C# – Dynamic methods with lambda expressions

 

 

Lambda expression is a function that is not bound with an identifier

The logic behind this is like the one shown below.

(parameters) => expression

I know it looks weird so I will try to make it look less weirdo.

using System;

namespace lambdaexpressions
{
    public class Program
    {
        
        public static void Main(string[] args)
        {
            
			Action greetings = () => { Console.WriteLine("Hi, Sir! Welcome."); };
 			greetings();

  			Action saymyname = (name) => { Console.WriteLine("Hi "+name+"! Have a nice day!" ); };
			saymyname("John Doe");
			saymyname("Jane Doe");
			saymyname("Mehmet Burak");
  			
            
        }
        
    }
}

Here, Lambda expressions let us use dynamic functions.

Output:

Hi, Sir! Welcome.
Hi John Doe! Have a nice day!
Hi Jane Doe! Have a nice day!
Hi Mehmet Burak! Have a nice day!
using System;

namespace lambdaexpressions
{
    public class Program
    {
		static void nameandsurname(Action callback,string surname){
		
			Console.Write("Hi, ");
			callback();
			Console.WriteLine(surname + "! How are ye?");
			
		}
		
        public static void Main(string[] args)
        {
            string gender = "male";
	    nameandsurname( () => { if(gender =="male"){ Console.Write("John "); }else if(gender =="female"){	Console.Write("Jane ");	}},"Doe");
        }
    }
}

In here, we used System.Action to redirect the parameters to our function.
Output:

Hi, John Doe! How are ye?

C# – Delegate

What the heck is a delegate?

Delegate:

– Function pointers
– Can be changed run-time
– Comes from System.Delegate

using System;

delegate void myDelegate(string name);

namespace delegatedis
{
    public class Program
    {
        static void women(string name){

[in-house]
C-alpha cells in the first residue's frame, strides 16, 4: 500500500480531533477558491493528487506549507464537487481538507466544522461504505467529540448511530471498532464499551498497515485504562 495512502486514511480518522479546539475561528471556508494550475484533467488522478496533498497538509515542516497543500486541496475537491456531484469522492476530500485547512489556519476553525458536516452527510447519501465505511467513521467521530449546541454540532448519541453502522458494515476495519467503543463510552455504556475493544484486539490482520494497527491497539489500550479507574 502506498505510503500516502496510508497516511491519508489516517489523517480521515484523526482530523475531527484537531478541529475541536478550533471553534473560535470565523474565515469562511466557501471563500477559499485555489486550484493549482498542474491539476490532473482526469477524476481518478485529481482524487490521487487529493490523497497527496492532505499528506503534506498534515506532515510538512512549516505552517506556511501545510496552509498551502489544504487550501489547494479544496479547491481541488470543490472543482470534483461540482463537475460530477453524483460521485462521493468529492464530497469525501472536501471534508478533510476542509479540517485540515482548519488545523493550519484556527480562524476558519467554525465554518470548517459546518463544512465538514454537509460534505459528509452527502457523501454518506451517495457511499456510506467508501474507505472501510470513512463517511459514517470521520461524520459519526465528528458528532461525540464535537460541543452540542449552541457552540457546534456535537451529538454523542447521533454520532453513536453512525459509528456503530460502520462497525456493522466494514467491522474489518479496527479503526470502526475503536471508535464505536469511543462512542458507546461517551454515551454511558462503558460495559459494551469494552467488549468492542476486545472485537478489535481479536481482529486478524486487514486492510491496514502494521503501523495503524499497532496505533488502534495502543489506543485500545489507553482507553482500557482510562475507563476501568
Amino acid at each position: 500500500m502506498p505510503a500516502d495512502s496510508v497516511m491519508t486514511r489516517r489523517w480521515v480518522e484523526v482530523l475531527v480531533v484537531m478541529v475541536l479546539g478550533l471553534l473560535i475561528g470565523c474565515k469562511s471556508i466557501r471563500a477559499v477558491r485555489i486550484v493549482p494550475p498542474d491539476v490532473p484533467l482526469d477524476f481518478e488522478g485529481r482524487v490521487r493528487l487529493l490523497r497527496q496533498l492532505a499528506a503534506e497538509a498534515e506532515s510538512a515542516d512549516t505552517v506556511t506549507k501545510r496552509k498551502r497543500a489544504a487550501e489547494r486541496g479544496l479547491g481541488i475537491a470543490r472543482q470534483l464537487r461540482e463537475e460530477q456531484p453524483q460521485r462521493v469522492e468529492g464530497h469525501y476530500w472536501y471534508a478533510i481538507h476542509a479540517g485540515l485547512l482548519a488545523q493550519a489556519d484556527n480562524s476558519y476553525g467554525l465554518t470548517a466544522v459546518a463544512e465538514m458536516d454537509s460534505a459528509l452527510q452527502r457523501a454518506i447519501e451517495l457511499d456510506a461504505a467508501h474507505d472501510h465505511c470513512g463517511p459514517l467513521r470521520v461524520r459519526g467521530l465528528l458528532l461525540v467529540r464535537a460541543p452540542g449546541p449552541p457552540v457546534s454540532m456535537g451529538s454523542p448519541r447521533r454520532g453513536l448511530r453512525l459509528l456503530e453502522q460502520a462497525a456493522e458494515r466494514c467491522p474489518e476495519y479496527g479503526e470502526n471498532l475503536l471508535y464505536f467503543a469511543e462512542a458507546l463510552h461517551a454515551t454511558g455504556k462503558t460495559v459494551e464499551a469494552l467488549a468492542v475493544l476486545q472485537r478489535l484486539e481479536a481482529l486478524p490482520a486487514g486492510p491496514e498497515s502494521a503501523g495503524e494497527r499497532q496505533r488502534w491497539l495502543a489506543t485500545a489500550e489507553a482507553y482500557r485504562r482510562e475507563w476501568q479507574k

Console.WriteLine("Hi Miss "+name+"! Have a nice day!");
        }

        static void attackhelicopter(string name){
            Console.WriteLine("Hi Apache " +name+"! gl hf!");
        }
        
        public static void Main(string[] args)
        {
            myDelegate mydel;
            string name = "Jane Doe";
            mydel = women; // We can use mydel like it is a pointer.
            mydel(name);
            string name = "AH-64";
            mydel = attackhelicopter; 
            mydel(name);
            
        }
    }
}

Out:

Hi Miss Jane Doe! Have a nice day!
Hi Apache AH-64! gl hf!

Installing Lisp working environment slime with Emacs in Ubuntu

No matter how hard it looks emacs is not that hard to use, at least for basic purposes.

 

Let’s install emacs first:

sudo apt-get install emacs -y

Install Steel bank common lisp the Common Lisp compiler:

sudo apt-get install sbcl

Install the slime(Superior Lisp Interaction for Emacs) for Emacs:

sudo apt-get install slime

Now, we can open the emacs

emacs

Press “Alt – X” to jump to the command line and type “slime” and open up our working environment.

For example, let’s code a function that returns the double of given integers.

We will have a screen like the one below;

; SLIME 2015-08-24
CL-USER>

We can start coding here:

(defun double (x) (* x 2))

After we complete the function we can call it and give an input.

(double 6)

It will return 12 as you know.

Good luck, have fun!